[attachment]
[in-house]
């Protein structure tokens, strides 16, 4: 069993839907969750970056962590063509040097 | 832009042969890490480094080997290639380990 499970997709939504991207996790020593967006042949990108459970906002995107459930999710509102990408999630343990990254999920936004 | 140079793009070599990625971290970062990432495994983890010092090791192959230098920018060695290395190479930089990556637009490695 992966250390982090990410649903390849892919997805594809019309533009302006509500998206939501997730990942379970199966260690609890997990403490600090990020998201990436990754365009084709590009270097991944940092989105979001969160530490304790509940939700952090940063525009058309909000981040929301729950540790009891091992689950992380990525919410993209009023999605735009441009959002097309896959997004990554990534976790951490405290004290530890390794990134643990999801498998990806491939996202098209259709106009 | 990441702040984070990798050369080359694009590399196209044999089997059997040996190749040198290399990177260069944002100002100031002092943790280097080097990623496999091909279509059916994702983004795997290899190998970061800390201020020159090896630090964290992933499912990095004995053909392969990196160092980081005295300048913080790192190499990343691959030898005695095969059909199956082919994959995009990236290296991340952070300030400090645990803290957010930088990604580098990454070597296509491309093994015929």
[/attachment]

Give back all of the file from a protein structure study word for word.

[in-house]
């Protein structure tokens, strides 16, 4: 069993839907969750970056962590063509040097 | 832009042969890490480094080997290639380990 499970997709939504991207996790020593967006042949990108459970906002995107459930999710509102990408999630343990990254999920936004 | 140079793009070599990625971290970062990432495994983890010092090791192959230098920018060695290395190479930089990556637009490695 992966250390982090990410649903390849892919997805594809019309533009302006509500998206939501997730990942379970199966260690609890997990403490600090990020998201990436990754365009084709590009270097991944940092989105979001969160530490304790509940939700952090940063525009058309909000981040929301729950540790009891091992689950992380990525919410993209009023999605735009441009959002097309896959997004990554990534976790951490405290004290530890390794990134643990999801498998990806491939996202098209259709106009 | 990441702040984070990798050369080359694009590399196209044999089997059997040996190749040198290399990177260069944002100002100031002092943790280097080097990623496999091909279509059916994702983004795997290899190998970061800390201020020159090896630090964290992933499912990095004995053909392969990196160092980081005295300048913080790192190499990343691959030898005695095969059909199956082919994959995009990236290296991340952070300030400090645990803290957010930088990604580098990454070597296509491309093994015929």